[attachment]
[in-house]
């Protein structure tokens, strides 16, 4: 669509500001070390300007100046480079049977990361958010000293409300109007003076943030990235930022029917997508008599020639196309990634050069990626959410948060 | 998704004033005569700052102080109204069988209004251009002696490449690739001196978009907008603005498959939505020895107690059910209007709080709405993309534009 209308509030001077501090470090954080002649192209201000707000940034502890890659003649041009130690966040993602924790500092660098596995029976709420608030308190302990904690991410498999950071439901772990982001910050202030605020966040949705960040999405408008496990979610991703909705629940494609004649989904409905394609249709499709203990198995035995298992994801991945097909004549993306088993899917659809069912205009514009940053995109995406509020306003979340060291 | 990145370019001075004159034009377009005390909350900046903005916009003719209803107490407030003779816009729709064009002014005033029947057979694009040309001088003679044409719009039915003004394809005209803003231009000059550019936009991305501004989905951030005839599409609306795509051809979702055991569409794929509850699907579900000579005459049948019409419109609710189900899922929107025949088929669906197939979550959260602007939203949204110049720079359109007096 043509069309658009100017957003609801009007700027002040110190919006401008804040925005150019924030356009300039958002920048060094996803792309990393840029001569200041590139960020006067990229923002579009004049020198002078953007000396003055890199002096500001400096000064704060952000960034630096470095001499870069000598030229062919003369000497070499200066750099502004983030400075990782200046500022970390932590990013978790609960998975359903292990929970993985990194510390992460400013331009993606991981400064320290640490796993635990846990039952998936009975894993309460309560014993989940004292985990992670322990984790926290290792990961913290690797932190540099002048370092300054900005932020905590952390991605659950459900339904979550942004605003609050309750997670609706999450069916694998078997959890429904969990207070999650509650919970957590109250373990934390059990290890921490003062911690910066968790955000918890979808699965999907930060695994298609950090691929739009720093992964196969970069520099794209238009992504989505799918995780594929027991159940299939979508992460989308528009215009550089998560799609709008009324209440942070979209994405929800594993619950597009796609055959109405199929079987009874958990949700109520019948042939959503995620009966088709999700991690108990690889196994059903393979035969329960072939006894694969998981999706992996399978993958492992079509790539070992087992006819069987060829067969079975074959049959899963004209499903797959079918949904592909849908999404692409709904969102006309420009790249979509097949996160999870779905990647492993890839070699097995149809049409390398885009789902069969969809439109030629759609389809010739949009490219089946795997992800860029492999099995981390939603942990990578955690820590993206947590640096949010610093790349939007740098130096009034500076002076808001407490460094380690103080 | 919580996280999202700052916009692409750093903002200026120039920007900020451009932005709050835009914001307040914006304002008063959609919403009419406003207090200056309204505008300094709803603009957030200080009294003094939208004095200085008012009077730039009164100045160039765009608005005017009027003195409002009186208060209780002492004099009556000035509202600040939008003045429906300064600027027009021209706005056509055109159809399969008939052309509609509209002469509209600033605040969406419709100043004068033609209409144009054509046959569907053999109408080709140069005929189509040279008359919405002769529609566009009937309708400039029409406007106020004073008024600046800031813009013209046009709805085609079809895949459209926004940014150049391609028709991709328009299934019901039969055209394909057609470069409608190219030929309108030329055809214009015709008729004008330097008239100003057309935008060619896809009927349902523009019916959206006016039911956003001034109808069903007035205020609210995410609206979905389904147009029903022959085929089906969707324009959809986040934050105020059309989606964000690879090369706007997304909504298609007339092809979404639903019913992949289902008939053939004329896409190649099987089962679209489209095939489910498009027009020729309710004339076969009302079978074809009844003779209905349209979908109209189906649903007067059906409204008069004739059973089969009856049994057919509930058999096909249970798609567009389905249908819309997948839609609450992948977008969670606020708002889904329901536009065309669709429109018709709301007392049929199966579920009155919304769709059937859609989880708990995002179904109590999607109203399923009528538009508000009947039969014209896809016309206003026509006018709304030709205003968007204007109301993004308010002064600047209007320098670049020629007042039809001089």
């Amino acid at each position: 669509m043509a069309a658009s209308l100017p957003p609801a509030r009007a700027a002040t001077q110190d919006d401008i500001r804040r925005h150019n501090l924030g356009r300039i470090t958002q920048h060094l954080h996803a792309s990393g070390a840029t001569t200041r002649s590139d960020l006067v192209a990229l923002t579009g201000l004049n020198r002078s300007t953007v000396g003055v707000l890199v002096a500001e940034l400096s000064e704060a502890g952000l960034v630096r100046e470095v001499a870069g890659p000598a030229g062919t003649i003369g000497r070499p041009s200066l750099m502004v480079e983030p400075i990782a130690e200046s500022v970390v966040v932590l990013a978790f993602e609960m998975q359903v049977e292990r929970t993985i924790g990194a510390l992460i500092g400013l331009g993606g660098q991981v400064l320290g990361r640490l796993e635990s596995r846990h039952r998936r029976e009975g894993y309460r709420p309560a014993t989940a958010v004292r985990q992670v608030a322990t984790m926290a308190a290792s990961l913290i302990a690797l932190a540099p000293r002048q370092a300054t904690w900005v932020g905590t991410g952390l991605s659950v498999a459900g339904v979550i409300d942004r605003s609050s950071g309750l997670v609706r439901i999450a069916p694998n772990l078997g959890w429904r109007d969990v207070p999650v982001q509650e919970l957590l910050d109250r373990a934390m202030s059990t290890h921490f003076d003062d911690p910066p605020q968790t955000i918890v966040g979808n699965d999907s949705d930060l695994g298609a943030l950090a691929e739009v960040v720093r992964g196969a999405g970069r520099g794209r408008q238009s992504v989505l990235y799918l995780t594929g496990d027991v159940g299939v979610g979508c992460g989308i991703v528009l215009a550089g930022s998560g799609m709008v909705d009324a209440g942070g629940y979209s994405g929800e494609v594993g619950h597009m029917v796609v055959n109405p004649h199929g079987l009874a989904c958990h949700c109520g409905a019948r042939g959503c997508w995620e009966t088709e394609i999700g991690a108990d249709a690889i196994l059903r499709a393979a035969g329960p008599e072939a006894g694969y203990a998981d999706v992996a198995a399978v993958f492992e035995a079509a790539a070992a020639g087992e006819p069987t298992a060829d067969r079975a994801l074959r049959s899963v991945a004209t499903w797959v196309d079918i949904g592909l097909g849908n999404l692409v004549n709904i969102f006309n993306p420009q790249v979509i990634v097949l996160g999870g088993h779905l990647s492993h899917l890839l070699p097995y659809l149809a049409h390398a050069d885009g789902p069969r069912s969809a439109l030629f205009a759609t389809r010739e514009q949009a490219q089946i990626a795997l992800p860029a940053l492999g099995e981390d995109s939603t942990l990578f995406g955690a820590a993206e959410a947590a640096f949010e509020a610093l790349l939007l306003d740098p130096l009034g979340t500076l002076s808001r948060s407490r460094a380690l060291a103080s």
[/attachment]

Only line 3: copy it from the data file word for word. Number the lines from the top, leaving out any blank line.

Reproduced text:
């Amino acid at each position: 669509m043509a069309a658009s209308l100017p957003p609801a509030r009007a700027a002040t001077q110190d919006d401008i500001r804040r925005h150019n501090l924030g356009r300039i470090t958002q920048h060094l954080h996803a792309s990393g070390a840029t001569t200041r002649s590139d960020l006067v192209a990229l923002t579009g201000l004049n020198r002078s300007t953007v000396g003055v707000l890199v002096a500001e940034l400096s000064e704060a502890g952000l960034v630096r100046e470095v001499a870069g890659p000598a030229g062919t003649i003369g000497r070499p041009s200066l750099m502004v480079e983030p400075i990782a130690e200046s500022v970390v966040v932590l990013a978790f993602e609960m998975q359903v049977e292990r929970t993985i924790g990194a510390l992460i500092g400013l331009g993606g660098q991981v400064l320290g990361r640490l796993e635990s596995r846990h039952r998936r029976e009975g894993y309460r709420p309560a014993t989940a958010v004292r985990q992670v608030a322990t984790m926290a308190a290792s990961l913290i302990a690797l932190a540099p000293r002048q370092a300054t904690w900005v932020g905590t991410g952390l991605s659950v498999a459900g339904v979550i409300d942004r605003s609050s950071g309750l997670v609706r439901i999450a069916p694998n772990l078997g959890w429904r109007d969990v207070p999650v982001q509650e919970l957590l910050d109250r373990a934390m202030s059990t290890h921490f003076d003062d911690p910066p605020q968790t955000i918890v966040g979808n699965d999907s949705d930060l695994g298609a943030l950090a691929e739009v960040v720093r992964g196969a999405g970069r520099g794209r408008q238009s992504v989505l990235y799918l995780t594929g496990d027991v159940g299939v979610g979508c992460g989308i991703v528009l215009a550089g930022s998560g799609m709008v909705d009324a209440g942070g629940y979209s994405g929800e494609v594993g619950h597009m029917v796609v055959n109405p004649h199929g079987l009874a989904c958990h949700c109520g409905a019948r042939g959503c997508w995620e009966t088709e394609i999700g991690a108990d249709a690889i196994l059903r499709a393979a035969g329960p008599e072939a006894g694969y203990a998981d999706v992996a198995a399978v993958f492992e035995a079509a790539a070992a020639g087992e006819p069987t298992a060829d067969r079975a994801l074959r049959s899963v991945a004209t499903w797959v196309d079918i949904g592909l097909g849908n999404l692409v004549n709904i969102f006309n993306p420009q790249v979509i990634v097949l996160g999870g088993h779905l990647s492993h899917l890839l070699p097995y659809l149809a049409h390398a050069d885009g789902p069969r069912s969809a439109l030629f205009a759609t389809r010739e514009q949009a490219q089946i990626a795997l992800p860029a940053l492999g099995e981390d995109s939603t942990l990578f995406g955690a820590a993206e959410a947590a640096f949010e509020a610093l790349l939007l306003d740098p130096l009034g979340t500076l002076s808001r948060s407490r460094a380690l060291a103080s």